The plane lands, people get off and after a short time the boarding process begins. First the passengers who have special requirements and unattended kids are allowed to board, then the preferred customers and finally the rest of the cattle (I am in this group). I always ask for an aisle seat and hope that the flight isn't crowded so that I don't have sit next to anybody. I wouldn't mind sitting next to someone if they fit my criteria (cute female without a boyfriend), but it is always some jerkass businessman who lets out a groan when the order to turn off cell phones comes down. The seating in planes is designed to maximize passengers while minimizing comfort for people of above average height, which means my knees are crushed for the duration of the flight and God forbid the person in front of me reclines. The plane taxis to the runway and the flight attendant is giving the usual instructions (which looks like third base coach at an Indians game), about oxygen masks, smoking in lavatories and seat cushions that can be used as floatation devices in case of a water landing. At long last, the plane takes off, my knees are screaming in pain and it's only three hours before I can get out of this sardine can.

Once on the ground I have to locate baggage claim and pray the my luggage made it. It almost looks like a lottery down by the carousel as people seem to have looks of anticipation as the next bag comes through. Miracle of miracles, my suitcase made it and bringing up the rear is my toolbox, lock intact this time. Will wonders never cease? Now I have to find the rental car counter. There no less than twenty-seven different companies offering cars for rent. Twenty-six of them are ten feet away. Guess which company is not on this level? Correct, the company where I have my car reserved. That company is up the elevator to the third floor, down the escalator to the second floor, out the door, around the corner, through the crystal gates and down five flights. OK, maybe not that bad, but when pulling a toolbox with a suitcase perched precariously on top and a computer case over my shoulder, it feels like that. Once again I must prove who I am, but it is also for a rental car so they do need to see that my home state trusts me to drive. I always rent a mid-size, or intermediate car, but the person behind the counter always tries to talk me into upgrading for the low price of only $45 more per day. I am paying with a company credit card and I don't think the boss would much appreciate that.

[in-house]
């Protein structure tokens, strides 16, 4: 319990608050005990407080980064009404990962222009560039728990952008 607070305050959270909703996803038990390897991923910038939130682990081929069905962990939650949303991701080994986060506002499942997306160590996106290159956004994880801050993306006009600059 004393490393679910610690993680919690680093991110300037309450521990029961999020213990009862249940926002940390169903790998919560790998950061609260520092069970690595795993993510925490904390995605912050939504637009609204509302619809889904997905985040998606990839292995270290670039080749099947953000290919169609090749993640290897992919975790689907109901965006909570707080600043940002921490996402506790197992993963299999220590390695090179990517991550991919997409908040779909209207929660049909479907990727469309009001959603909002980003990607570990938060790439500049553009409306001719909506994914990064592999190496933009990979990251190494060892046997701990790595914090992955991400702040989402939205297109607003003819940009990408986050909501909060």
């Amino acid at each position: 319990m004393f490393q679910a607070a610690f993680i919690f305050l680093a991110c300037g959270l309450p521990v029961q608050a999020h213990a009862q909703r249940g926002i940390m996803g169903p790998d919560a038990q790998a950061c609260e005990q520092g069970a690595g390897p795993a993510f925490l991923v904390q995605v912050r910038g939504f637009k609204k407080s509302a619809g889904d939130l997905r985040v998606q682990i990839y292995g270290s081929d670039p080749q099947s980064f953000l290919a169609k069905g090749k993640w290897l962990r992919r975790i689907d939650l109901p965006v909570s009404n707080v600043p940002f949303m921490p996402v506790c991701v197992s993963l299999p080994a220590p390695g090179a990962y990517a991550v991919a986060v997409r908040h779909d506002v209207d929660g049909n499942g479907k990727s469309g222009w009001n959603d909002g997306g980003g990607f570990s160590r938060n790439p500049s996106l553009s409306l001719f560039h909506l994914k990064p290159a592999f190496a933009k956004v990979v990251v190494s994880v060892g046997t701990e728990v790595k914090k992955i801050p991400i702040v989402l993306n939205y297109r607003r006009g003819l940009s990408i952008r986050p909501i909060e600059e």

Take my advice, drive everywhere.


Senior Member
Take my advice, drive everywhere.

...i wouldn't advise that for folks wanting to go from one continent to another, when an ocean crossing is involved! ;-) a humor piece, i'm not sure this will work, since all in it is too un-funnily true and sadly familiar to anyone who flies... but it's pretty well written, technically... i don't think you'll be submitting it to any in-flight mags, though, will you?

love and hugs, maia


No, it simply stays put on my own little corner of the web. It is sad but true and I have experienced all of it, but things are looking up, I may be able to keep my shoes on.